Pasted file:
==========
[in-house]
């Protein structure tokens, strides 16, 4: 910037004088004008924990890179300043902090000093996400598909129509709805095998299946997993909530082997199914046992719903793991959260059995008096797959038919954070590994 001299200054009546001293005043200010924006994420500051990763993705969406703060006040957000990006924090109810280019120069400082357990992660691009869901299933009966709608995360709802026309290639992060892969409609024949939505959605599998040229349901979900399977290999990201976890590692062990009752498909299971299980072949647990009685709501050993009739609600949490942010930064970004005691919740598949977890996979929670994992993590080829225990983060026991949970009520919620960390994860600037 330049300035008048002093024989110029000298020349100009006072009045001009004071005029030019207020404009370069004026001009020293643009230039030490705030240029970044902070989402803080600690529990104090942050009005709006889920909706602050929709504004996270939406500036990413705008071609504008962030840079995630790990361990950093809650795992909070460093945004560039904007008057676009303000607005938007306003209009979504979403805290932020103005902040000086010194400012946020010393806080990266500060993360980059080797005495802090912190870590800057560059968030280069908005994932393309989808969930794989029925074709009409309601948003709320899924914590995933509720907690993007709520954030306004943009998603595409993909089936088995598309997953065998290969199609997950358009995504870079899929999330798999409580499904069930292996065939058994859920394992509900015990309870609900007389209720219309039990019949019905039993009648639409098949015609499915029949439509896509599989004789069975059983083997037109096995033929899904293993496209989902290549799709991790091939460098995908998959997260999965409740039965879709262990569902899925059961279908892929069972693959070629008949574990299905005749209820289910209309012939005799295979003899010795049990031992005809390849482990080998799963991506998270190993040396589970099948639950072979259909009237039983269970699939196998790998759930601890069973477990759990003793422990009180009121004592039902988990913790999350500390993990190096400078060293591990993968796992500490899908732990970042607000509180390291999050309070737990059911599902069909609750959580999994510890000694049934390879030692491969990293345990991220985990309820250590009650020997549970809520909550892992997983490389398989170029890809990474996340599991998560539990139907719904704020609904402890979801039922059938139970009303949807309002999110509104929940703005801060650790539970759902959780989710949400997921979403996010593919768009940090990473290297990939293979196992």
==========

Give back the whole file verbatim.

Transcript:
[in-house]
């Protein structure tokens, strides 16, 4: 910037004088004008924990890179300043902090000093996400598909129509709805095998299946997993909530082997199914046992719903793991959260059995008096797959038919954070590994 001299200054009546001293005043200010924006994420500051990763993705969406703060006040957000990006924090109810280019120069400082357990992660691009869901299933009966709608995360709802026309290639992060892969409609024949939505959605599998040229349901979900399977290999990201976890590692062990009752498909299971299980072949647990009685709501050993009739609600949490942010930064970004005691919740598949977890996979929670994992993590080829225990983060026991949970009520919620960390994860600037 330049300035008048002093024989110029000298020349100009006072009045001009004071005029030019207020404009370069004026001009020293643009230039030490705030240029970044902070989402803080600690529990104090942050009005709006889920909706602050929709504004996270939406500036990413705008071609504008962030840079995630790990361990950093809650795992909070460093945004560039904007008057676009303000607005938007306003209009979504979403805290932020103005902040000086010194400012946020010393806080990266500060993360980059080797005495802090912190870590800057560059968030280069908005994932393309989808969930794989029925074709009409309601948003709320899924914590995933509720907690993007709520954030306004943009998603595409993909089936088995598309997953065998290969199609997950358009995504870079899929999330798999409580499904069930292996065939058994859920394992509900015990309870609900007389209720219309039990019949019905039993009648639409098949015609499915029949439509896509599989004789069975059983083997037109096995033929899904293993496209989902290549799709991790091939460098995908998959997260999965409740039965879709262990569902899925059961279908892929069972693959070629008949574990299905005749209820289910209309012939005799295979003899010795049990031992005809390849482990080998799963991506998270190993040396589970099948639950072979259909009237039983269970699939196998790998759930601890069973477990759990003793422990009180009121004592039902988990913790999350500390993990190096400078060293591990993968796992500490899908732990970042607000509180390291999050309070737990059911599902069909609750959580999994510890000694049934390879030692491969990293345990991220985990309820250590009650020997549970809520909550892992997983490389398989170029890809990474996340599991998560539990139907719904704020609904402890979801039922059938139970009303949807309002999110509104929940703005801060650790539970759902959780989710949400997921979403996010593919768009940090990473290297990939293979196992």